Institute for Innovation in Health and Human Services

Mission
It is the mission of the institute to:

Goals
The Institute for Innovation in Health and Human Services (IIHHS) will:

The following centers, programs and activities connect our campus with communities while advancing scholarship and achieving exceptional learning experiences.

Adult Health and Development Program (AHDP)
Director: Nancy Owens

The Adult Health and Development Program is an intergenerational program designed to promote health in older adults (those 55+). College students work one-on-one with older adults from the local community. An individualized program is designed to meet each program participant's unique needs. The program develops a sense of positive health and well-being in the older adult and promotes a sense of community on a broader scale.

Alvin V. Baird Attention and Learning Disabilities Center
Director: Dr. Trevor Stokes

The mission of the Alvin V. Baird Attention and Learning Disabilities Center is to develop and promote evidence-based interventions for children and adolescents with attention and learning challenges, while educating families, teachers, students and professionals about best practices for their assessment and treatment. Attention and learning factors are present across a range of developmental and psychological disorders, which are the focus of activities at the Baird Center. These include: attention deficit hyperactivity disorders, autism and pervasive developmental disorders, disruptive behavior disorders, mood disorders and psychological factors related to medical conditions.

Blue Ridge Area Health Education Center at James Madison University
Executive Director: Susannah Lepley

The Blue Ridge Area Health Education Center (AHEC) at JMU strives to improve the health of communities through education, collaboration and cooperation. It focuses on the health care needs of vulnerable populations. The AHEC fosters partnerships that utilize academic and community resources and directs these resources to health and human service gaps that exist within communities. The AHEC program has been a traditional link between academic health and human services programs and communities, utilizing student, faculty and other academic resources to the benefit of the communities.

Campus Suicide Prevention Center of Virginia
Director: Dr. Jane Wiggins

The goal of the Campus Suicide Prevention Center of Virginia is to reduce risk for suicide on Virginia's college and university campuses. Specifically, this program supports the individuals and teams on each campus as they work to build the infrastructure necessary to promote mental health for all students, identify and support those with mental health concerns, and effectively respond to individuals who are at risk for suicide.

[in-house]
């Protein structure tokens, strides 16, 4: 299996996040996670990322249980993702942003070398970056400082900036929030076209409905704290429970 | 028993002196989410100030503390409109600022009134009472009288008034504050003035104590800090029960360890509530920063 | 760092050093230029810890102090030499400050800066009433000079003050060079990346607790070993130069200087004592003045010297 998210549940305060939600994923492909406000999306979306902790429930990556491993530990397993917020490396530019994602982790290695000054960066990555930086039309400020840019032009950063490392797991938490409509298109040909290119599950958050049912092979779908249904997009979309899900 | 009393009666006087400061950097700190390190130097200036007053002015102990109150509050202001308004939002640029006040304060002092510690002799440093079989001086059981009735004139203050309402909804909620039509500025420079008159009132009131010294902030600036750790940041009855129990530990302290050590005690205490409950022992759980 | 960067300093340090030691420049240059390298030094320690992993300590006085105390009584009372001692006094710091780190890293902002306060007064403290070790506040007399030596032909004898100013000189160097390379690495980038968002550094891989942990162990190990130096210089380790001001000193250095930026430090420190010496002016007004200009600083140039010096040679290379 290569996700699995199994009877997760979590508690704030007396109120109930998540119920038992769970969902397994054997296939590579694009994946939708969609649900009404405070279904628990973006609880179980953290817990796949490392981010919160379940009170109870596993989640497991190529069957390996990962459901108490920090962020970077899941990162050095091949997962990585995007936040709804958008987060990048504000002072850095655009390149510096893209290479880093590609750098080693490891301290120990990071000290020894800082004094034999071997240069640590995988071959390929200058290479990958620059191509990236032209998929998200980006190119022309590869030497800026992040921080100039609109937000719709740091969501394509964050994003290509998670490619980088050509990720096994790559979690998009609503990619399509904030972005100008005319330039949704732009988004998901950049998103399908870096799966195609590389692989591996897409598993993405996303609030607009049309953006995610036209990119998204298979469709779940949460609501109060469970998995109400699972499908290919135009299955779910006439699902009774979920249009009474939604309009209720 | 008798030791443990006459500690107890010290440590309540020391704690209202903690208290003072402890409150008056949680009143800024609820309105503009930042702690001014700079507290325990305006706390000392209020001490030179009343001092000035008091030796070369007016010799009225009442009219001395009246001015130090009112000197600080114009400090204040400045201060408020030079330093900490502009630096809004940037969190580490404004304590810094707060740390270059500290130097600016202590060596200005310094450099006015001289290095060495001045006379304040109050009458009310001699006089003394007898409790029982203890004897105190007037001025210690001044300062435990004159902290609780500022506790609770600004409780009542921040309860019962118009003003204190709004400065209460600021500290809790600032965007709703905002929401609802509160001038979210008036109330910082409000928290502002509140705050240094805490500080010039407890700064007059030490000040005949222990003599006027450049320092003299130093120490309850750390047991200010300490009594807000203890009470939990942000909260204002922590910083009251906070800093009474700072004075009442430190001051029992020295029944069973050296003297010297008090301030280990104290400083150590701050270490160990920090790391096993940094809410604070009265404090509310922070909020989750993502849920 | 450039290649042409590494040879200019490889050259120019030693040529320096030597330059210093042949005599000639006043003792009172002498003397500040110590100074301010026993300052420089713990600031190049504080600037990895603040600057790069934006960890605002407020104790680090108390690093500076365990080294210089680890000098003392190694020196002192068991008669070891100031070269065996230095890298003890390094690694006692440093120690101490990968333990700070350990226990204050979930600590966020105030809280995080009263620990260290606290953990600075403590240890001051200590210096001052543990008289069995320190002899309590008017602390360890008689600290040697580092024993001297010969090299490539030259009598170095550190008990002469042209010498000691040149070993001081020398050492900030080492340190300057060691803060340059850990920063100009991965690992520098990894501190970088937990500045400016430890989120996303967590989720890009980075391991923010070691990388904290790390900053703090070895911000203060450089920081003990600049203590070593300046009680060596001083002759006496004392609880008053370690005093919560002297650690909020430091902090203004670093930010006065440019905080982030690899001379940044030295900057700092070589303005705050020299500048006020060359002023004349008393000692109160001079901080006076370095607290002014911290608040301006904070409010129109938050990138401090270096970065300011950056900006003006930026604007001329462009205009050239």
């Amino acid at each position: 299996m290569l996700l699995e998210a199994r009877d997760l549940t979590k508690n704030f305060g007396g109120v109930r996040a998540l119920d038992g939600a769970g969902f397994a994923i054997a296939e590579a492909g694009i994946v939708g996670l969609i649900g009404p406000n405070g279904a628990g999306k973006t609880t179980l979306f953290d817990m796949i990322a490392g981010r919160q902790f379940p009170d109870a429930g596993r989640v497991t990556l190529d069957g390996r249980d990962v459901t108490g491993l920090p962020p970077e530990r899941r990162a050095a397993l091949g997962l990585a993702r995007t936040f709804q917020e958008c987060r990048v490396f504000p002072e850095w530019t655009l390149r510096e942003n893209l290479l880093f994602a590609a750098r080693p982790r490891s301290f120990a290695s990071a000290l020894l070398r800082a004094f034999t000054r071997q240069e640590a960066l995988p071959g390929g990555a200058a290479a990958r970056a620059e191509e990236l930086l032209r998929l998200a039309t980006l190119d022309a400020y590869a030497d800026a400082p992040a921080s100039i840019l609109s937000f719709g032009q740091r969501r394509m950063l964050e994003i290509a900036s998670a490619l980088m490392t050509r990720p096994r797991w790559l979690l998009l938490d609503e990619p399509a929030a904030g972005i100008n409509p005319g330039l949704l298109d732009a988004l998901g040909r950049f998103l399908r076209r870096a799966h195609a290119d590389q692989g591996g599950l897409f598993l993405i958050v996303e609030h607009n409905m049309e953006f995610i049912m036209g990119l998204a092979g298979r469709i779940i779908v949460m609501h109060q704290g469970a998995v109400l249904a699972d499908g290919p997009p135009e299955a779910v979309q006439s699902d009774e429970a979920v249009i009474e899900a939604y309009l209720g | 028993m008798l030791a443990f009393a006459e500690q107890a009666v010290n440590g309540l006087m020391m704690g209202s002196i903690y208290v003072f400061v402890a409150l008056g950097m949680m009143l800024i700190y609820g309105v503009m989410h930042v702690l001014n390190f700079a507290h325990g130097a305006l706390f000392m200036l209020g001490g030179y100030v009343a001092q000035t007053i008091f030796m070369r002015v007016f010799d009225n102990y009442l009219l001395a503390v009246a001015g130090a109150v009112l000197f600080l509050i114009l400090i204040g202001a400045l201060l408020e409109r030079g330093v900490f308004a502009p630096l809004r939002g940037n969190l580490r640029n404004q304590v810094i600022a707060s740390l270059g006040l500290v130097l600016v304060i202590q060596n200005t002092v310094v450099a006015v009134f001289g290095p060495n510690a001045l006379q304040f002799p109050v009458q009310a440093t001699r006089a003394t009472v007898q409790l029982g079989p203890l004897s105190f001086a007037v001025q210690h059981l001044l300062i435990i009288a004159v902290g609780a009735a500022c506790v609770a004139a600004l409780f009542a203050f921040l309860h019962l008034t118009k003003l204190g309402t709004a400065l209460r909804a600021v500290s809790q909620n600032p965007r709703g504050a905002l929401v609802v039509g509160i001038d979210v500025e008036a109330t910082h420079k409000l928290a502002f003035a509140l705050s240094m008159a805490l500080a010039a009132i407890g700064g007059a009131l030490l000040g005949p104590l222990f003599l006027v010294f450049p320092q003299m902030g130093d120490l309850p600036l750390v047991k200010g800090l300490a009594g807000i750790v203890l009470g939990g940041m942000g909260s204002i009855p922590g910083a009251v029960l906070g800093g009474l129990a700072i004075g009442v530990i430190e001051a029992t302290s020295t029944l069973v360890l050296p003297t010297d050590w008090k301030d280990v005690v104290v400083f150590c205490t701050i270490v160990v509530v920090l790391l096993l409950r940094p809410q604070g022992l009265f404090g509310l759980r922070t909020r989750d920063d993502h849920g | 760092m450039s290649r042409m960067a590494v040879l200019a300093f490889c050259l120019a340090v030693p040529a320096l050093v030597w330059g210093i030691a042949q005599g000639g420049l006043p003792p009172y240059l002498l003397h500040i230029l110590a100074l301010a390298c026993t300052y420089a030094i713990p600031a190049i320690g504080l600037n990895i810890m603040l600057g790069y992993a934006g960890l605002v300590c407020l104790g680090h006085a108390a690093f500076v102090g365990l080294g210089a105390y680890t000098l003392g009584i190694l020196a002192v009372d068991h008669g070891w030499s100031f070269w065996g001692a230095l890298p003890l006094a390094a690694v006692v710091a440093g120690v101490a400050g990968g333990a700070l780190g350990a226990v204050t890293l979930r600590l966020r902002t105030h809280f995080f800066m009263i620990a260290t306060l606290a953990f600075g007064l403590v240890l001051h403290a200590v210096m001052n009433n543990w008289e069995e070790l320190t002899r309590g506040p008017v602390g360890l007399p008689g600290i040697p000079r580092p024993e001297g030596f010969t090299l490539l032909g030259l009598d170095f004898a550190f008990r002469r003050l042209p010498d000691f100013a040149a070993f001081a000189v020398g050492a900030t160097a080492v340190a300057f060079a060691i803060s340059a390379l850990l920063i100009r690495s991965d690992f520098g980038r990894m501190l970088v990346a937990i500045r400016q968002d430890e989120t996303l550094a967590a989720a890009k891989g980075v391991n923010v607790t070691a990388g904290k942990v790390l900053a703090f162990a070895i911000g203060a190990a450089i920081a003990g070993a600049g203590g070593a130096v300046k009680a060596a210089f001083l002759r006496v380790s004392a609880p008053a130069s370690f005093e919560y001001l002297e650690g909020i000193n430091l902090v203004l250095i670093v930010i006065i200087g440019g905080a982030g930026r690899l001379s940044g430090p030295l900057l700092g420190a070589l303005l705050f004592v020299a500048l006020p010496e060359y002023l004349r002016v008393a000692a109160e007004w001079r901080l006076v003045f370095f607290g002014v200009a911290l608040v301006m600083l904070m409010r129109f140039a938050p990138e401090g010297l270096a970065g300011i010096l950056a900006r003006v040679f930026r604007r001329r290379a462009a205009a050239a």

Caregivers Community Network
Director: Kathleen Pantaleo

Caregivers Community Network (CCN) provides services, companionship and support for those who care for frail older family members. CCN also provides services for those with memory loss or Alzheimer's disease. CCN can help to give caregivers a break and provide valuable time for attention to family concerns. Services are evidence-based and customized for each individual.

Claude Moore Precious Time Pediatric Respite Care Program
Director: Professor Cathy Webb
Program Director: Darcy Bacon

The Claude Moore foundation was awarded a three-year grant to provide respite care to families who have special needs children. This respite program will use students from nursing, social work, psychology, and other health and human service majors to provide caregivers with needed breaks from the demands of their family responsibilities.

Community Health Interpreter Service (CHIS)
CHIS Coordinator: Susannah Lepley

Linguistic and cultural barriers seriously compromise the quality of health care received by hundreds of Shenandoah Valley residents. To address this challenge, the Community Health Interpreter Service provides training to bilingual persons to serve as interpreters for persons with limited English proficiency during health care encounters. The program schedules interpreters upon request from area health care providers.

Counseling and Psychological Services
Director: Dr. Tim Schulte

Counseling and Psychological Services (CAPS) is a teaching, research and service mental health clinic. CAPS offers affordable outpatient mental health services to the Harrisonburg and Rockingham County community while providing students in the Department of Graduate Psychology experience in assessment and treatment of psychological problems. CAPS is equipped to provide individual, couple, and family therapy as well as to conduct intellectual and psychological assessments across the lifespan.